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WASHINGTON - Sean Duffy, Ron Kind and Mike Gallagher all represent Wisconsin congressional districts carried by Donald Trump in 2016.

But on one of Trump’s signature issues — tariffs — the three have unveiled dramatically different legislation in recent days.

Duffy, a Republican who represents most of northern Wisconsin, has offered a bill backed by the Trump White House that would significantly expand the president’s power to impose tariffs.

“The president has been fighting this fight on unfair trade,” Duffy said, but “with one hand tied behind our back.”

Gallagher, a Republican, and Kind, a Democrat, are co-authors of a bill that goes in the opposite direction. It would restrict the president’s tariff power and require a congressional vote on the steel and aluminum tariffs that Trump imposed last year on Canada, Mexico and the European Union.

“I think Sean and I want the same thing … a level and fair playing field for Wisconsin manufacturers and farmers. It’s also fair to say we just have a disagreement on the best way to get there,” Gallagher, who represents northeastern Wisconsin, said of his fellow Republican.   

“In what world does this make sense — that we’re going to give the president more unfettered discretion to unilaterally impose tariffs on anyone he wants to?” said Kind, who represents most of western Wisconsin. “I don’t know where Sean is coming from.”

These three House members represent neighboring districts. Trump carried their districts in 2016 by anywhere from four to 20 points. Together, they represent the vast majority of Wisconsin’s rural counties, where farmers, in particular, have felt the impact of the Trump tariffs.

But the gap between the bills they’re pushing highlights how the issue of trade is cutting across political and geographic lines and how it has created a sharp debate even within Trump’s own party.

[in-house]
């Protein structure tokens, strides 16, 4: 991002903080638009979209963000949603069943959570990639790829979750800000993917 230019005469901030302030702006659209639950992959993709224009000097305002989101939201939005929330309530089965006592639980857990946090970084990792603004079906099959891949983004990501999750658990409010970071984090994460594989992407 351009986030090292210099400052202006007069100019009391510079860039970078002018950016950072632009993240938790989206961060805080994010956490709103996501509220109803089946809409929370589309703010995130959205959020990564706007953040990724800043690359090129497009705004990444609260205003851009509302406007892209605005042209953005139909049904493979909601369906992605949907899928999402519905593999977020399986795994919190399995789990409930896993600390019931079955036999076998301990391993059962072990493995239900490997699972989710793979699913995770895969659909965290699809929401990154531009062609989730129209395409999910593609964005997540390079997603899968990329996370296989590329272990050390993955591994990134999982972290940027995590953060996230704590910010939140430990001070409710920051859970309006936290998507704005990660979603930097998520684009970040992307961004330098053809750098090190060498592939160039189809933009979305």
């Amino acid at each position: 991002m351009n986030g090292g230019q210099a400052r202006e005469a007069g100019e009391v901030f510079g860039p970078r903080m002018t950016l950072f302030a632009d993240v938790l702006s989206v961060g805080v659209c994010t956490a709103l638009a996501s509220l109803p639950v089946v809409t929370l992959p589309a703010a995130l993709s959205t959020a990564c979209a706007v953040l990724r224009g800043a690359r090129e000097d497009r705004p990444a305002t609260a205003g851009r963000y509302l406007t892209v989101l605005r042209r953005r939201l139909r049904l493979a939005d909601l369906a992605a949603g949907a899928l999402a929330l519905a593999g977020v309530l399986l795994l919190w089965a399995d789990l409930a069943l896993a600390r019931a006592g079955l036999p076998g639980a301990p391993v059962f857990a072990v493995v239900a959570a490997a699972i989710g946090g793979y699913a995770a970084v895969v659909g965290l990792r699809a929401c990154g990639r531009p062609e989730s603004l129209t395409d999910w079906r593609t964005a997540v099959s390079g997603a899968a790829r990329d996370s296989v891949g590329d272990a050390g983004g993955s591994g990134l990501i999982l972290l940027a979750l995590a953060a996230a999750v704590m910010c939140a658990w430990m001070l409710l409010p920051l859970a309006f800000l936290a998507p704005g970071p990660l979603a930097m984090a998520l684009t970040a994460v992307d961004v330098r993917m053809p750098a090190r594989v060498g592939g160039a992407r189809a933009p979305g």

Duffy’s bill would give Trump power to unilaterally raise tariffs on individual foreign products if he found that the country of origin had imposed trade barriers on the same U.S. product.

“The bill will allow the president to go country by country, product by product. The intent is not to say we want to have a tariff-riddled world. We want to get rid of tariffs, but we have no leverage to help get rid of tariffs,” said Duffy.

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He said his bill would give the president a “scalpel” in trade disputes rather than the very blunt weapons available now.

“Especially with China, they lie, they cheat and they steal, and if we don’t address the trade inequalities, (then) 15 years from now, when their economy is that much larger and that much stronger, we will have wished we had gone through some tougher measures today,” Duffy said.

Trump hailed the Duffy bill recently, calling it “an incredible tool to bring foreign countries to the negotiating table and to get them to lower their tariffs on our products.”

The bill has 18 Republican co-sponsors, including Wisconsin’s Jim Sensenbrenner.  

But Duffy’s measure is opposed by a host of business coalitions and pro-trade and pro-free market groups that says it would encourage trade wars and give presidents too much power.

In a letter to Congress, the U.S. Chamber of Commerce said it would “effectively give the President unilateral authority to increase U.S. tariffs on imports from any foreign country,” invite massive retaliatory tariffs, undermine U.S. competitiveness and “chill job creation.”